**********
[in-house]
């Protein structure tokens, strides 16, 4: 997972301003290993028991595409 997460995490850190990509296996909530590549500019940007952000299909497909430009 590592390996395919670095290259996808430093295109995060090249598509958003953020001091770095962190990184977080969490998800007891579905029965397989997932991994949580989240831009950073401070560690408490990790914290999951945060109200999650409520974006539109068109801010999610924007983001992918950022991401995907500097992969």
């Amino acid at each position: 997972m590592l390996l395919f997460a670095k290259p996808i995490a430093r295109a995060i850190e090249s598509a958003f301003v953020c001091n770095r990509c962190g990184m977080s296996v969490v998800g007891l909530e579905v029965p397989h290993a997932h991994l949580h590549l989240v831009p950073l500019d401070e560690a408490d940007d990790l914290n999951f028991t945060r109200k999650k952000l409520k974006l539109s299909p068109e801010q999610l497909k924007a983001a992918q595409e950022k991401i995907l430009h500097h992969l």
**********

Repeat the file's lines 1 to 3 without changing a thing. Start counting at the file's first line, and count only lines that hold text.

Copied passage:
[in-house]
């Protein structure tokens, strides 16, 4: 997972301003290993028991595409 997460995490850190990509296996909530590549500019940007952000299909497909430009 590592390996395919670095290259996808430093295109995060090249598509958003953020001091770095962190990184977080969490998800007891579905029965397989997932991994949580989240831009950073401070560690408490990790914290999951945060109200999650409520974006539109068109801010999610924007983001992918950022991401995907500097992969």
């Amino acid at each position: 997972m590592l390996l395919f997460a670095k290259p996808i995490a430093r295109a995060i850190e090249s598509a958003f301003v953020c001091n770095r990509c962190g990184m977080s296996v969490v998800g007891l909530e579905v029965p397989h290993a997932h991994l949580h590549l989240v831009p950073l500019d401070e560690a408490d940007d990790l914290n999951f028991t945060r109200k999650k952000l409520k974006l539109s299909p068109e801010q999610l497909k924007a983001a992918q595409e950022k991401i995907l430009h500097h992969l």